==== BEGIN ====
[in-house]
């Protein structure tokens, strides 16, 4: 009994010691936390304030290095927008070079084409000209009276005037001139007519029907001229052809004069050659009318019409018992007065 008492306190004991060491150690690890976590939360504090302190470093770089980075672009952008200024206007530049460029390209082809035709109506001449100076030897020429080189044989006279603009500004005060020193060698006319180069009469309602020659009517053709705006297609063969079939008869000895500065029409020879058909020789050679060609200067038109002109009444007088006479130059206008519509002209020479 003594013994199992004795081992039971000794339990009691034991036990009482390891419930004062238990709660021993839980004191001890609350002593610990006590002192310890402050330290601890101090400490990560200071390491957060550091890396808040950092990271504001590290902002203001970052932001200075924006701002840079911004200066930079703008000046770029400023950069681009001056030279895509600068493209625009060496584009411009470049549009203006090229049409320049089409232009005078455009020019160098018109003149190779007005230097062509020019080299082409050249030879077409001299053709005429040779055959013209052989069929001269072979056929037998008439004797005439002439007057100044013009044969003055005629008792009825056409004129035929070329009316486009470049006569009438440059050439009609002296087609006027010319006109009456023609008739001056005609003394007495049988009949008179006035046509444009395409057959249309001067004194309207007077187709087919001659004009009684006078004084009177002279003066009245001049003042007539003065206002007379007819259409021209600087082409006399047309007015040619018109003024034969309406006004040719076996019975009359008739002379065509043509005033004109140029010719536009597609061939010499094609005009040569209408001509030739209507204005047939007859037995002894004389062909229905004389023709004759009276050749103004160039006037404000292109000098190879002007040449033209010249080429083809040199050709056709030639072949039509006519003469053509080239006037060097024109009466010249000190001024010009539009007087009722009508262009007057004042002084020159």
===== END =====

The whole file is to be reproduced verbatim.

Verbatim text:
[in-house]
């Protein structure tokens, strides 16, 4: 009994010691936390304030290095927008070079084409000209009276005037001139007519029907001229052809004069050659009318019409018992007065 008492306190004991060491150690690890976590939360504090302190470093770089980075672009952008200024206007530049460029390209082809035709109506001449100076030897020429080189044989006279603009500004005060020193060698006319180069009469309602020659009517053709705006297609063969079939008869000895500065029409020879058909020789050679060609200067038109002109009444007088006479130059206008519509002209020479 003594013994199992004795081992039971000794339990009691034991036990009482390891419930004062238990709660021993839980004191001890609350002593610990006590002192310890402050330290601890101090400490990560200071390491957060550091890396808040950092990271504001590290902002203001970052932001200075924006701002840079911004200066930079703008000046770029400023950069681009001056030279895509600068493209625009060496584009411009470049549009203006090229049409320049089409232009005078455009020019160098018109003149190779007005230097062509020019080299082409050249030879077409001299053709005429040779055959013209052989069929001269072979056929037998008439004797005439002439007057100044013009044969003055005629008792009825056409004129035929070329009316486009470049006569009438440059050439009609002296087609006027010319006109009456023609008739001056005609003394007495049988009949008179006035046509444009395409057959249309001067004194309207007077187709087919001659004009009684006078004084009177002279003066009245001049003042007539003065206002007379007819259409021209600087082409006399047309007015040619018109003024034969309406006004040719076996019975009359008739002379065509043509005033004109140029010719536009597609061939010499094609005009040569209408001509030739209507204005047939007859037995002894004389062909229905004389023709004759009276050749103004160039006037404000292109000098190879002007040449033209010249080429083809040199050709056709030639072949039509006519003469053509080239006037060097024109009466010249000190001024010009539009007087009722009508262009007057004042002084020159």